Coronavirus crosses borders into United States

The World Health Organization officially declared a public health emergency following the spread of the Wuhan coronavirus from China to multiple other countries on Thursday, Jan. 30. 

The WHO’s declaration came following the appearance of clear human-to-human transmission in several countries including the United States, according to a Jan. 30 article published by the New York Times.  

Coronaviruses are a large family of viruses that can cause illnesses as mild as the common cold to an ailment as severe as Middle East Respiratory Syndrome, according to the WHO. The strand that is currently making headlines is the novel coronavirus known as 2019-nCoV, which stands for 2019 novel coronavirus. 

Before December 2019, 2019-nCoV had not previously been recognized in humans. Coronaviruses originate in animals, and typically are non-transferable to humans, according to a Jan. 24 article published by NPR. However, coronaviruses can occasionally mutate and transmit from animals to humans. 

The 2019 novel coronavirus originated in Wuhan, China. In December 2019, several cases of confirmed pneumonia were reported to the WHO. Of those suffering from the disease, many had recently been in contact with a large seafood and meat market in Wuhan, according to a Jan. 25 article published by Harvard Medical School.  

There have been at least  8,000 confirmed cases of the coronavirus in mainland China. Of those 8,000 cases, at least 170 have resulted in death, and as of Wednesday, Jan. 29, there have been 91 confirmed cases of the coronavirus in countries other than China. 

NBC News reports that there have also been confirmed cases of the coronavirus in Thailand, Taiwan, Japan, Singapore, South Korea, Vietnam, France, Australia, Malaysia, Nepal, Germany, Sri Lanka, Cambodia and Canada.

The CDC has confirmed five cases of the coronavirus in the United States. The coronavirus has been confirmed in California, Washington, Arizona and Illinois. The U.S. has had a total of 165 patients tested for the virus. Of those patients, 68 have tested negative and the other 92 are still pending results. 

The first human-to-human transmission of 2019-nCoV occurred within the United States on Thursday, Jan. 30. The virus was transmitted from a woman who had recently traveled to China for work to her husband in Chicago, resulting in the sixth confirmed case of 2019-nCoV in the United States, according to NPR. 

Illinois is now investigating 21 other possible cases, according to NPR. However, Director of the CDC Robert Redfield said “the immediate risk to the American public is low.” 

Additionally, Director of the Illinois Department of Public Health Ngozi Ezike said the transmission was “between two very close contacts, a wife and a husband,” and “the virus is not spreading widely across the community.”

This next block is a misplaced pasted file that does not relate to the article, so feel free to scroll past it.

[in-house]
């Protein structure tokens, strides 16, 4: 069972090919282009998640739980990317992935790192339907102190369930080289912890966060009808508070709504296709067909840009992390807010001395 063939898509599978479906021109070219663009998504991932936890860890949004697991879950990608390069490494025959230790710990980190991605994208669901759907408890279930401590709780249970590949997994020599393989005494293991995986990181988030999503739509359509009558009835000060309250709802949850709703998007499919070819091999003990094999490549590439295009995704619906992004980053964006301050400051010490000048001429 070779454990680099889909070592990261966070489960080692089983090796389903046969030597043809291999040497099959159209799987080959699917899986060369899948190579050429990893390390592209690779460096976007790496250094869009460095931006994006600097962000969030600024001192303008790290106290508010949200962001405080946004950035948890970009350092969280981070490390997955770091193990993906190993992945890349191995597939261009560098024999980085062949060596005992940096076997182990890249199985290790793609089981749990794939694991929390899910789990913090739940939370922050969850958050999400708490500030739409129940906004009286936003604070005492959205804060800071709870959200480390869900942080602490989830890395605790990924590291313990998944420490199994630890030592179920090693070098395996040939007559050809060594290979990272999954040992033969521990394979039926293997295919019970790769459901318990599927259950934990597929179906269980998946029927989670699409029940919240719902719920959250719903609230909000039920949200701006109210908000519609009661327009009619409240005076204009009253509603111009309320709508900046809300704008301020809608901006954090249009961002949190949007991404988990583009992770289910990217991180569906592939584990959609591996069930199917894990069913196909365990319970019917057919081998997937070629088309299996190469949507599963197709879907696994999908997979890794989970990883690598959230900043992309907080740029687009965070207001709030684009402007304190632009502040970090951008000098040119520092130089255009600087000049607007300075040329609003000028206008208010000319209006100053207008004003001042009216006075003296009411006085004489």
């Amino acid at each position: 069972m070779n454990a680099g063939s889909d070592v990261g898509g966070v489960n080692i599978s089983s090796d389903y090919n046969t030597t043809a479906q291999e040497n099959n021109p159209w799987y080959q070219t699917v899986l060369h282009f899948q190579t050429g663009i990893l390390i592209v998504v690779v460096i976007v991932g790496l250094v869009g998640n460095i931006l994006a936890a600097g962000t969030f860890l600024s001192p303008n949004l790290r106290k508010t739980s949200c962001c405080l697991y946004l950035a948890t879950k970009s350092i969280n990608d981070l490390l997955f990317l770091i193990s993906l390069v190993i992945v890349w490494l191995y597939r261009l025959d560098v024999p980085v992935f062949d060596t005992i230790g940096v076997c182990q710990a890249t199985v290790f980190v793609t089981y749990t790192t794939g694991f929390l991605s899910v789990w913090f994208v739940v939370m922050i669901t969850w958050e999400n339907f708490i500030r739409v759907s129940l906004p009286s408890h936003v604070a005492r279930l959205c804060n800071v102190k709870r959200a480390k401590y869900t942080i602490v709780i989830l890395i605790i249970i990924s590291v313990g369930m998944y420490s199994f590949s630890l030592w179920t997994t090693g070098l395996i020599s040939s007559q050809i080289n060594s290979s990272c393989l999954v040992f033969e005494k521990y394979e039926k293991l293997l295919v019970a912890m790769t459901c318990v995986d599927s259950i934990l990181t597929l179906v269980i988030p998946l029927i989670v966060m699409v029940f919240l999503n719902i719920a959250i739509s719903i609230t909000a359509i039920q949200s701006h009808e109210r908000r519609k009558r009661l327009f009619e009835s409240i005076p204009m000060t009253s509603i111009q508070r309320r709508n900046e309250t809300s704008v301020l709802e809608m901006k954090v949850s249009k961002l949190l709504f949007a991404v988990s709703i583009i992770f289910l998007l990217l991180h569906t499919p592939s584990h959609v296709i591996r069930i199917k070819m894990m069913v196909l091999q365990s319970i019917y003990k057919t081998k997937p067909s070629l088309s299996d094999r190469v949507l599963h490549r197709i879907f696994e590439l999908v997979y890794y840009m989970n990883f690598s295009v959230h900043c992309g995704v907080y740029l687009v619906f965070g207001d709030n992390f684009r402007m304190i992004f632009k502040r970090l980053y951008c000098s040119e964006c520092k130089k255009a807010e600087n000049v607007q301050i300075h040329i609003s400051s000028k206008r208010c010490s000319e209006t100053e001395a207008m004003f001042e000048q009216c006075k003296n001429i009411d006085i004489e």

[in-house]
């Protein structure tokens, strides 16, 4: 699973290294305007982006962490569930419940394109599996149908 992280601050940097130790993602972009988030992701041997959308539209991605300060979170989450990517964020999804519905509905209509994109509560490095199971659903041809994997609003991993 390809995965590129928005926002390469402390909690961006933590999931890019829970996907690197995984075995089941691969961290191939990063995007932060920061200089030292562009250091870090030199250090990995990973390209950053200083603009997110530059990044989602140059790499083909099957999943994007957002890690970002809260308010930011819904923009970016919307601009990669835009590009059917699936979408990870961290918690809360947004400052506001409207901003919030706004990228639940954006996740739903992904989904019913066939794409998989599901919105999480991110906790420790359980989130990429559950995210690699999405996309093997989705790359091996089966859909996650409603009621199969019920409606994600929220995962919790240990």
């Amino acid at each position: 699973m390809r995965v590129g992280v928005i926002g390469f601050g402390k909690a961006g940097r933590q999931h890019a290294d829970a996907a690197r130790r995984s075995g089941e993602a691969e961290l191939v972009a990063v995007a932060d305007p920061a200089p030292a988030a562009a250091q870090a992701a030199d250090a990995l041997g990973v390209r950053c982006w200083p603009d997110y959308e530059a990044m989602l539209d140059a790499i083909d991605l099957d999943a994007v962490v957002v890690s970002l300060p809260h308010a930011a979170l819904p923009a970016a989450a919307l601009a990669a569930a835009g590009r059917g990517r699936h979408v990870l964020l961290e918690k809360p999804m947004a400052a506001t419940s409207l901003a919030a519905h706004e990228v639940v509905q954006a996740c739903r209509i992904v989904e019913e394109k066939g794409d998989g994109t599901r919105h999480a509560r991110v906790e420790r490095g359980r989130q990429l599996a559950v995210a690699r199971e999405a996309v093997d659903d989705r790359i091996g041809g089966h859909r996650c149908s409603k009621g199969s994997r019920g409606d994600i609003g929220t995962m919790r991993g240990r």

Currently, there are no confirmed cases of 2019-nCoV in Pennsylvania or areas surrounding Allegheny’s campus. However, two students at Miami University in Miami, Ohio, are under investigation as possibly having the coronavirus, according to a Jan. 28 article published by WBNS. 

Ohio, New York and Virginia have all had government officials tweet that they have taken samples and have suspected cases of 2019-nCoV within their states, according to Professor of Biology and Global Health Studies Becky Dawson. 

“I’m assuming Pennsylvania just isn’t tweeting,” Dawson said. “There is no way. We have two major international airports. My guess is (2019-nCoV) is here.” 

Even though 2019-nCoV may be present in Pennsylvania, Dawson does not feel that students should be in a state of fear. 

“I don’t think that there is any reason to be concerned,” Dawson said. “That said, we have person-to-person transmission, and things are increasing exponentially.” 

The WHO reports that common signs of the coronavirus include fever, cough, shortness of breath — severe cases of the virus can cause pneumonia, kidney failure and death. 

In an email, President of Allegheny College Hilary Link revealed that college administrators recently held a meeting with Meadville Medical Center’s Chief Medical Officer Denise Johnson to create a plan in case the coronavirus becomes present on Allegheny’s campus.

Additionally, Link included a list of ways for the campus community to protect themselves against the virus — wash hands with soap and water; avoid touching eyes, nose and mouth; avoid close contact with people who are sick; stay home when you are sick; cover your cough or sneeze with a tissue; and disinfect frequently touched objects, like cell phones, the email read. 

“I am more concerned with influenza at this point,” Dawson said. “(Influenza) is spreading way more rapidly.”